Publisher Drops Woody Allen's Book After Ronan Farrow Objects, Employees Walk Out

Mar 5, 2020
Originally published on March 6, 2020 7:24 pm

Updated Friday at 6:23 p.m. ET

On Friday afternoon, Hachette Book Group announced publicly and to its employees that it will not publish Woody Allen's memoir, Apropos of Nothing, as planned next month.

In a statement to NPR, the publisher said: "Hachette Book Group has decided that it will not publish Woody Allen's memoir A Propos of Nothing, originally scheduled for sale in April 2020, and will return all rights to the author."

"The decision to cancel Mr. Allen's book was a difficult one. At HBG we take our relationships with authors very seriously, and do not cancel books lightly. We have published and will continue to publish many challenging books. As publishers, we make sure every day in our work that different voices and conflicting points of views can be heard."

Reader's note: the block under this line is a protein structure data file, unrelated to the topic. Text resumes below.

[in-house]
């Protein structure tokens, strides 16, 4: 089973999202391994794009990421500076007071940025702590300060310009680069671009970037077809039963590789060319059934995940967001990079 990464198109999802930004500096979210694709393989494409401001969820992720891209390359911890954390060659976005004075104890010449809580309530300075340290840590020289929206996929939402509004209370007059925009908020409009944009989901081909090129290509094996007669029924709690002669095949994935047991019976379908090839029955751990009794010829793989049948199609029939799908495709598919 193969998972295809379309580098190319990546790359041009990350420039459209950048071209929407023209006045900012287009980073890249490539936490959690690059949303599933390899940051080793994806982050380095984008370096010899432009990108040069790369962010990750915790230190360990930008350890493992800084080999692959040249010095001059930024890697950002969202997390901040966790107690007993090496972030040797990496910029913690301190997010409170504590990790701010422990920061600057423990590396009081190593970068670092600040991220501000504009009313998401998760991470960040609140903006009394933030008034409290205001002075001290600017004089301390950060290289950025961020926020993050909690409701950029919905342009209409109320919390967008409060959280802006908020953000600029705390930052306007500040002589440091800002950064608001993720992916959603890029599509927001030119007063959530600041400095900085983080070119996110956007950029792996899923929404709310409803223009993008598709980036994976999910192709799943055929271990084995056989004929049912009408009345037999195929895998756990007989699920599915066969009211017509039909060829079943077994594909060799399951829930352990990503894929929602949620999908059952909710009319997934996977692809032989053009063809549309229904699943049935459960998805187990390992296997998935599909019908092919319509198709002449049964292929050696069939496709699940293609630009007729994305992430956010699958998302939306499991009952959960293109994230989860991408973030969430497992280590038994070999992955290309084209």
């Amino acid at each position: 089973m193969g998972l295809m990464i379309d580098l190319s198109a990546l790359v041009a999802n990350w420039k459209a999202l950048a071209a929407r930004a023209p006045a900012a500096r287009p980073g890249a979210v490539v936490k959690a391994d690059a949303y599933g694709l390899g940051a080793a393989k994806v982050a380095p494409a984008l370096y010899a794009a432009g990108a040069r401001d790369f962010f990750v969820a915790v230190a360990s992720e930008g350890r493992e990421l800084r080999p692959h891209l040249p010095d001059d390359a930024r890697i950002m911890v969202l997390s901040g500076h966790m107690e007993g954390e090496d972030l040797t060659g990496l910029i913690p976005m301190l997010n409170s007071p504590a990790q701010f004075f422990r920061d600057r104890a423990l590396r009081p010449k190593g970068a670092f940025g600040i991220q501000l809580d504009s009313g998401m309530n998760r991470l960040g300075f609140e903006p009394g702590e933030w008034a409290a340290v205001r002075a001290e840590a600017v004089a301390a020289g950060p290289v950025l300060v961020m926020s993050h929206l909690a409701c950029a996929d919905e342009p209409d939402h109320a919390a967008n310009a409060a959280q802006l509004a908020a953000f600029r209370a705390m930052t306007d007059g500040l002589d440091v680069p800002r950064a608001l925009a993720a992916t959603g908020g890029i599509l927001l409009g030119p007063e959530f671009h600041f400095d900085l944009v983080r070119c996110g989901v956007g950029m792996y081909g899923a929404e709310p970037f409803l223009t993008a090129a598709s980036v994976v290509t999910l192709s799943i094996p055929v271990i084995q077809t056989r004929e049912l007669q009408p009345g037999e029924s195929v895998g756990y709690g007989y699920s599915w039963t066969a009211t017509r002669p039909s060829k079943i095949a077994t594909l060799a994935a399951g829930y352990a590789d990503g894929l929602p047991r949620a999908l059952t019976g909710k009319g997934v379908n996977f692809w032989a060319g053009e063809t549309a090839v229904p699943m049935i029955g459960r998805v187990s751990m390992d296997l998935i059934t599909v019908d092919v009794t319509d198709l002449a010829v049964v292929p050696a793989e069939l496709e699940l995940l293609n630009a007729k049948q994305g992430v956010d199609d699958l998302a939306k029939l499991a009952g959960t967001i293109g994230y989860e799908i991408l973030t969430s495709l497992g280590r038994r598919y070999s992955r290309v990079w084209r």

"Also, as a company, we are committed to offering a stimulating, supportive and open work environment for all our staff. Over the past few days, HBG leadership had extensive conversations with our staff and others. After listening, we came to the conclusion that moving forward with publication would not be feasible for HBG."

The decision was announced to HBG's employees as well at a brief town-hall meeting on Friday afternoon.

On Thursday afternoon, dozens of employees of the publishing imprints Grand Central Publishing and Little, Brown staged a walkout in both New York and Boston to protest Grand Central's decision to publish Allen's book.

Both imprints are owned by Hachette Book Group, the same house that published journalist Ronan Farrow's Catch and Kill. The walkout comes after Farrow announced on Tuesday that he felt he could no longer work with HBG after the Allen acquisition.